And so the white settlers made friends with Wampanoag Indians and even taught them to play games. Their fall harvest was a success and the Pilgrims could face the second winter with confidence.
The first year of struggle in the New Land had passed and the brave settlers wanted to celebrate it with a real holiday. The Governor of the Plymouth Colony, William Bradford proclaimed December 13, 1621 the day for giving thanks to God. On the first Thanksgiving Day – at dawn – the colonists fired a canon. Then they formed a procession and moved to the meeting house. There they prayed and thanked God for good crops, Indian friends, overcoming sickness, and especially for the possibility of worshipping God in their own way.
After the religious ceremony they feasted for three days. Governor Bradford asked the Indians to be his guests. One hundred and forty people celebrated for three days and a small group of the Pilgrim housewives worked very hard to prepare meals for such a big company. The hunters brought supplies of wild turkey, geese and ducks. The Indians brought deer meat and pumpkins. That’s why pumpkins are both food and decoration on the Thanksgiving tables. They also had fish, clams and oysters. They ate and drank and in the meantime the white men as well as the red men participated in various contests and games or competed in sports.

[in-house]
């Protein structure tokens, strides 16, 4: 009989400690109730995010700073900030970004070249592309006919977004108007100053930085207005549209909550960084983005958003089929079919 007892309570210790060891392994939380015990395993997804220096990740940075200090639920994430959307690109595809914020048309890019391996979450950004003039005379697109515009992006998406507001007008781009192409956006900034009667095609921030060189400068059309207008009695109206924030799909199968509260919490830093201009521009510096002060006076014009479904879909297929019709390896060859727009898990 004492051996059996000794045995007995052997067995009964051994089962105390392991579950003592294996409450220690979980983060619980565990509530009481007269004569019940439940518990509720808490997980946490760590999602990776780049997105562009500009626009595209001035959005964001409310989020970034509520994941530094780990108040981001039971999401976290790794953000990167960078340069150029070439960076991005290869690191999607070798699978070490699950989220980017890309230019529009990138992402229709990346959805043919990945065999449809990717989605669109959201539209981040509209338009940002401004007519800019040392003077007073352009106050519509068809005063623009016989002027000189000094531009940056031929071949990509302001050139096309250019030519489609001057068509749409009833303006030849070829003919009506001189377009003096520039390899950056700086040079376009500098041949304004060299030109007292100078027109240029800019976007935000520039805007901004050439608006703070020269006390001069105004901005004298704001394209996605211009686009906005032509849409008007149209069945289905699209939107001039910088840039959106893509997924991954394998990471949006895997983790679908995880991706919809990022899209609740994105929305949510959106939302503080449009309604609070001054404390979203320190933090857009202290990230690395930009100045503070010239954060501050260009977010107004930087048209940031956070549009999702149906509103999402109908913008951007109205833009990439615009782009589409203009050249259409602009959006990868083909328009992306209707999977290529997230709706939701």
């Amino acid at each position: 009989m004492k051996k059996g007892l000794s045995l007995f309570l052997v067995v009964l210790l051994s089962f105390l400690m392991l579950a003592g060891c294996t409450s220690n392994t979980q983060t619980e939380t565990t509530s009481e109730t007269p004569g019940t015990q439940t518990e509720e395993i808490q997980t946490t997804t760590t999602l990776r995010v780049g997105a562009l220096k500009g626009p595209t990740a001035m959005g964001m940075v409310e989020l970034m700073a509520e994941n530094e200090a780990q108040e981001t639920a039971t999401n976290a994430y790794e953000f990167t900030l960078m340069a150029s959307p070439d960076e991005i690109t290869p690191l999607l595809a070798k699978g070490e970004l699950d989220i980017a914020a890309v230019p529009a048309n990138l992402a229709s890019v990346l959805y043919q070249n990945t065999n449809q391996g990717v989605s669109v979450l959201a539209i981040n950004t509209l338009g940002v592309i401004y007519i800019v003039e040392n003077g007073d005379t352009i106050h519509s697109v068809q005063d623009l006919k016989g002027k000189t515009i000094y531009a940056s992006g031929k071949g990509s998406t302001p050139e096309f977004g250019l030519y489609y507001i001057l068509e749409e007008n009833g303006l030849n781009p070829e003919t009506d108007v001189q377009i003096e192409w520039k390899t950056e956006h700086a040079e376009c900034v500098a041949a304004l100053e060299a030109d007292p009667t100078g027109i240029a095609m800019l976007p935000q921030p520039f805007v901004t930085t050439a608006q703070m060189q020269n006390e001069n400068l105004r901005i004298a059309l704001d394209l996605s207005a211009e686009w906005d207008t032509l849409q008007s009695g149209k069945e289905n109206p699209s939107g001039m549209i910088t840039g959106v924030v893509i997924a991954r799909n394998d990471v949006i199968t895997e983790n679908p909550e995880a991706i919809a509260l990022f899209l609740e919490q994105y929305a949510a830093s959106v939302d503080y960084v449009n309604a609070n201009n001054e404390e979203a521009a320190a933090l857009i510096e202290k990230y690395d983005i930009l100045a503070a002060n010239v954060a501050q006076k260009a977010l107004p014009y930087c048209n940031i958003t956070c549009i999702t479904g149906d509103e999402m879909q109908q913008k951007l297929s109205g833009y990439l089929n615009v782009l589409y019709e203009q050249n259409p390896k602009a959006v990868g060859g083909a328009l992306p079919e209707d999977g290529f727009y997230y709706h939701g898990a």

Although the Pilgrims’ discipline was not so strict on those three days, they did not forget about prayers to thank God for the last good year. The next year, however, was to be another sad experience for the colonists. Because of the lack of food, they did not have a Thanksgiving feast the next fall.